Throughout the semester, students will keep learning and exploring global diseases, as well as discovering how epidemiologists relying on a range of academic disciplines can fight pandemics.
2022-2023 District Leadership Fellows gathered at SMU for a Mid-Year Retreat to share progress on their individual projects, and to plan for moving forwards in the spring.
District Leadership Fellows program director Dr. Eric G. Bing welcomed the cohort back to SMU for their mid-year retreat. Dr. Stephanie Knight, Dean of the Simmons School of Education and Human Development, lead a panel discussion on developing leaders. Panelists Drs. Dana Arreola, Aldine ISD, Keena Bradley, Aldine ISD, Bryan Taulton, Coldspring-Oakhurst CISD, and Mrs. Taylor Williams, Slidell ISD, shared their insights on developing leaders. They shared the initial goal of their projects and ways the District Leadership Fellows program has helped them reach their goals. The panel ended with the Fellows reflecting on advice they wish they had known before starting their projects.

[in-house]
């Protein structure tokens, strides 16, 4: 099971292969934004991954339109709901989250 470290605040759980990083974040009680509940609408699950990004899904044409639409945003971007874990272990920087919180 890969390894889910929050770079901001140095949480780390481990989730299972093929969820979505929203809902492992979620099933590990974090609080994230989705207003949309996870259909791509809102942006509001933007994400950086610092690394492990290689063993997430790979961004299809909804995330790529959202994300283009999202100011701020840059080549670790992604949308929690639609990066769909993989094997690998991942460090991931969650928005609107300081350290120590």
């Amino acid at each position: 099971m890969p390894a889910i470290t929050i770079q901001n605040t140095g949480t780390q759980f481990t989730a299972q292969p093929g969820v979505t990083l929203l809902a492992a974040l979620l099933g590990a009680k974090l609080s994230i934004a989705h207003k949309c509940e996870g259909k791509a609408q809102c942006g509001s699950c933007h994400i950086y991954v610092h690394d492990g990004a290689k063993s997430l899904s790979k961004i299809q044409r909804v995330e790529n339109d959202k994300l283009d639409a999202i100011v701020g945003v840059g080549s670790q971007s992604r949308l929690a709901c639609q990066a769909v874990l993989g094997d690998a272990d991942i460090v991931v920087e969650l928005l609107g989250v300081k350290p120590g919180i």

Dr. Darwin Spiller, Richardson ISD, presented an update on his project to the full cohort. He began by asking the audience to reflect on two contrasting images: the first image of police officers and people in handcuffs followed by an image of students in graduation cap and gown. Dr. Spiller shared an overview of a training program for students which is helping them move away from interactions with law enforcement and towards graduation. He reflected on successes and challenges while implementing the training program. He showed his appreciation for the District Leadership Fellows cohort who provided him with valuable feedback as well as for Dr. Bing who helped him with advice through one-on-one coaching sessions. Through these experiences, along with collaboration with departments in his district, he was able to dig deeper, create a detailed plan with specific goals for his position, and help students reach their fullest potential.